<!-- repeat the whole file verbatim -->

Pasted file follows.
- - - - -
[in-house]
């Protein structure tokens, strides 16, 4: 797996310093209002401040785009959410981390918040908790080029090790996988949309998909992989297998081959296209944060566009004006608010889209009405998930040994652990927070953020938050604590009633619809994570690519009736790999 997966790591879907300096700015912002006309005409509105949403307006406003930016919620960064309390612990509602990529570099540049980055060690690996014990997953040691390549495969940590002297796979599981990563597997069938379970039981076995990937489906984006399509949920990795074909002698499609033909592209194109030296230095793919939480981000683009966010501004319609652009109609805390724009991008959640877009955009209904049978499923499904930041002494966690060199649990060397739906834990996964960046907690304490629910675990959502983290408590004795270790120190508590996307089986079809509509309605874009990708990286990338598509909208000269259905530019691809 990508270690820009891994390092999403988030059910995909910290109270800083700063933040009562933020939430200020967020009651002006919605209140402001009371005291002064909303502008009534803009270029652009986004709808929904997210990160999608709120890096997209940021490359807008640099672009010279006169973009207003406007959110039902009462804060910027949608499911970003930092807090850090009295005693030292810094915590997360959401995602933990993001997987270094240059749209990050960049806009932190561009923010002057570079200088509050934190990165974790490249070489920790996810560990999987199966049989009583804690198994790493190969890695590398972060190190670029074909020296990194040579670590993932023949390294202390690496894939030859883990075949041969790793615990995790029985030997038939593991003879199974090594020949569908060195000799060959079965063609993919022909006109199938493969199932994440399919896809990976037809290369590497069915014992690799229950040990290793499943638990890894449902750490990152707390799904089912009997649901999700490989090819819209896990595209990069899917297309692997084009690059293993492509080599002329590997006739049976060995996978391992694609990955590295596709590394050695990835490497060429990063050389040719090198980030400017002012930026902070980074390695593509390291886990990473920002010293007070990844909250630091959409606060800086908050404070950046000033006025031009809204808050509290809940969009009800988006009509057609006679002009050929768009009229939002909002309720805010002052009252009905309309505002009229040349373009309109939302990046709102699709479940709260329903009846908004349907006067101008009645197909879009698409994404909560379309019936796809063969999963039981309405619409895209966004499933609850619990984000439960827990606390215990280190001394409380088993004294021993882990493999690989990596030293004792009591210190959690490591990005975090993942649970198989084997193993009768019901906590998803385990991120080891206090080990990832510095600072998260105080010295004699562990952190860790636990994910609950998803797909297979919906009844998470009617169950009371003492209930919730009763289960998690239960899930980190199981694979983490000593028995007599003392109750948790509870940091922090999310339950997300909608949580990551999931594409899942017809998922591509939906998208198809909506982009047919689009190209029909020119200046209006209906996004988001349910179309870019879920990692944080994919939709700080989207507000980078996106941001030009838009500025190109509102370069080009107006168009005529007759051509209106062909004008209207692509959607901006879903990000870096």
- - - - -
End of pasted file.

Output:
[in-house]
């Protein structure tokens, strides 16, 4: 797996310093209002401040785009959410981390918040908790080029090790996988949309998909992989297998081959296209944060566009004006608010889209009405998930040994652990927070953020938050604590009633619809994570690519009736790999 997966790591879907300096700015912002006309005409509105949403307006406003930016919620960064309390612990509602990529570099540049980055060690690996014990997953040691390549495969940590002297796979599981990563597997069938379970039981076995990937489906984006399509949920990795074909002698499609033909592209194109030296230095793919939480981000683009966010501004319609652009109609805390724009991008959640877009955009209904049978499923499904930041002494966690060199649990060397739906834990996964960046907690304490629910675990959502983290408590004795270790120190508590996307089986079809509509309605874009990708990286990338598509909208000269259905530019691809 990508270690820009891994390092999403988030059910995909910290109270800083700063933040009562933020939430200020967020009651002006919605209140402001009371005291002064909303502008009534803009270029652009986004709808929904997210990160999608709120890096997209940021490359807008640099672009010279006169973009207003406007959110039902009462804060910027949608499911970003930092807090850090009295005693030292810094915590997360959401995602933990993001997987270094240059749209990050960049806009932190561009923010002057570079200088509050934190990165974790490249070489920790996810560990999987199966049989009583804690198994790493190969890695590398972060190190670029074909020296990194040579670590993932023949390294202390690496894939030859883990075949041969790793615990995790029985030997038939593991003879199974090594020949569908060195000799060959079965063609993919022909006109199938493969199932994440399919896809990976037809290369590497069915014992690799229950040990290793499943638990890894449902750490990152707390799904089912009997649901999700490989090819819209896990595209990069899917297309692997084009690059293993492509080599002329590997006739049976060995996978391992694609990955590295596709590394050695990835490497060429990063050389040719090198980030400017002012930026902070980074390695593509390291886990990473920002010293007070990844909250630091959409606060800086908050404070950046000033006025031009809204808050509290809940969009009800988006009509057609006679002009050929768009009229939002909002309720805010002052009252009905309309505002009229040349373009309109939302990046709102699709479940709260329903009846908004349907006067101008009645197909879009698409994404909560379309019936796809063969999963039981309405619409895209966004499933609850619990984000439960827990606390215990280190001394409380088993004294021993882990493999690989990596030293004792009591210190959690490591990005975090993942649970198989084997193993009768019901906590998803385990991120080891206090080990990832510095600072998260105080010295004699562990952190860790636990994910609950998803797909297979919906009844998470009617169950009371003492209930919730009763289960998690239960899930980190199981694979983490000593028995007599003392109750948790509870940091922090999310339950997300909608949580990551999931594409899942017809998922591509939906998208198809909506982009047919689009190209029909020119200046209006209906996004988001349910179309870019879920990692944080994919939709700080989207507000980078996106941001030009838009500025190109509102370069080009107006168009005529007759051509209106062909004008209207692509959607901006879903990000870096």